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Schlettwein wants BIPA law promulgated this year


Schlettwein wants BIPA law promulgated this year

Schlettwein wants BIPA law promulgated this year
Minister of Trade and Industry Calle Schlettwein. Photo credit: Namibian Sun

The draft bill on establishing the Business and Intellectual Property Authority (BIPA) is already before the Cabinet Committee on Legislation, said Minister of Trade and Industry, Calle Schlettwein on Friday. He added that everything possible was being done to have the law establishing BIPA promulgated by the end of the current fiscal year.

However, BIPA is already operating with a board, and is implementing some of the reform measures identified in business registration. 

“Among this is the introduction of a web-based integrated company registration system in the last quarter of 2013, which has made it possible to register a business or reserve a business name online and without having to go to the registration office,” explained Schlettwein. 

The minister made these remarks when responding to some of the recommendations of a report called “Easing the Way for Investment in Namibia”, that was launched on Friday morning by the Institute for Public Policy Research (IPPR). 

Schettwein said that while the operationalization of BIPA may bring about some improvements, it is important to note that the process of registering a business does not only involve government institutions such as BIPA but also private “agents”, attorneys, notaries and auditors. 

“As such, the envisaged efficiency gains will only be visible if there are improvements in the entire chain, including the private role players. As a matter of fact, the World Bank Reform Memorandum has recommended the introduction of standardized business incorporation forms, which will reduce or remove the need for attorneys and notaries in the company registration process,” noted Schlettwein. 

According to Graham Hopwood, Executive Director at the IPPR, “One of the main reasons for Namibia’s decline on the international rankings is that the country has been standing still while other nations have been catching up and overtaking it … Namibia’s problem is implementation. Policy documents are often commendable but, as the history of the 2005 roadmap indicates, concerted action is often lacking.” 

Areas where Namibia is ranked to be performing poorly are education and training, health, innovation, research and development. And while the IPPR report also identified “lack of political will” and “lack of coordination”, Schlettwein remarked: “While I agree that there is room for improvement in the way the government conducts its business in some areas, I believe that there is strong political will, and that the gains that have been recognised by this and other ranking publications have come about exactly as result of the commitment and drive by government and its institutions and agencies.”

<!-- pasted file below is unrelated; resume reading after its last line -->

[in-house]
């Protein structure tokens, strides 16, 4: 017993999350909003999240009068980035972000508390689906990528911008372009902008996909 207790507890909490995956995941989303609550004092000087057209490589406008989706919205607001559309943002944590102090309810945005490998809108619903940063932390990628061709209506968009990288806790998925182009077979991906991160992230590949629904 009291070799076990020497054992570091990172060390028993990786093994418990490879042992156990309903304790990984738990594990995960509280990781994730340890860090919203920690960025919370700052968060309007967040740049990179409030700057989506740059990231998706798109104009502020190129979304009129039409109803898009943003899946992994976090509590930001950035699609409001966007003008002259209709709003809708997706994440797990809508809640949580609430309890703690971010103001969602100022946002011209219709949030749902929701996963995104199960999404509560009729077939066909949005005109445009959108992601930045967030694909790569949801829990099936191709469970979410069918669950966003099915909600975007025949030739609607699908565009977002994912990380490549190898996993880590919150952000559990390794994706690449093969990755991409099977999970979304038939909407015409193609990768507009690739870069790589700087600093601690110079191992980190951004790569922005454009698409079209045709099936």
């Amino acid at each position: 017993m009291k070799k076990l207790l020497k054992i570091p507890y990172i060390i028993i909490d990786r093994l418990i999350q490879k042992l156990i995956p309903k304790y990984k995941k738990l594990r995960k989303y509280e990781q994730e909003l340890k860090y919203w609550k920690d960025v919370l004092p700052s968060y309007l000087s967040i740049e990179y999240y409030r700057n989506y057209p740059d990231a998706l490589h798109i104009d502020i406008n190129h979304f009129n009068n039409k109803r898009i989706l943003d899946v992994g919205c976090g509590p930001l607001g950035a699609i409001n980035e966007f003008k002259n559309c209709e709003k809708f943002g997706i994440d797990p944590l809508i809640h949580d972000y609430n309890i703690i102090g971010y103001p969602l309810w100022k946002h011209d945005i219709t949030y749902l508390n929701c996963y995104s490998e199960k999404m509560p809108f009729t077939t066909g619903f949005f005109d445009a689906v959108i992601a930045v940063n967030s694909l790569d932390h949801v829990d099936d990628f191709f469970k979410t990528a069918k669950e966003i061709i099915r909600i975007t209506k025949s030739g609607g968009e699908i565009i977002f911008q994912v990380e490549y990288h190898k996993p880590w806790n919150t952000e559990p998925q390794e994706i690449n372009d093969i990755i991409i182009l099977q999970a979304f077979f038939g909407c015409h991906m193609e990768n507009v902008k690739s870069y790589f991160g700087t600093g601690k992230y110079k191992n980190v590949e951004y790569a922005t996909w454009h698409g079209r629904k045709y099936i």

Also speaking at the launch of the IPPR’s report, British High Commissioner to Namibia, Marianne Young, said the report aims to help reduce obstacles to investment and bring about improved conditions for British and all foreign businesses to invest in Namibia. “The report provides a breakdown of some of the factors that inhibit foreign investment and suggestions for remedial action to be taken. I hope these recommendations will help generate some good discussions between the business community and government representatives,” said Young. 

The IPPR report also recommends making a single window approach a reality, which the institutions says will go a long way towards dealing with delays in the registration of businesses and investment activities. Other recommendations include finalizing and introducing the new Investment Bill, making monitoring, evaluation, and performance management a reality, undertaking a nationwide skills audit and ending the mismatch between the education system and job market. 

When launching the report Schlettwein agreed with most of the recommendations and re-affirmed the government’s position about the important role of the private sector as the engine of growth and an important partner in national economic development. 

“We equally recognize the need for effective public-private dialogue and partnerships not only to create a conducive environment for business to operate and flourish, but equally to ensure that the resultant growth translates into jobs and other positive outcomes as envisaged in our growth at home strategy and NDP4 roadmap. We will thus continue to explore and introduce reforms and invest in public infrastructure that are necessary to ensure and improve the ease of doing business in our country,” said Schlettwein.


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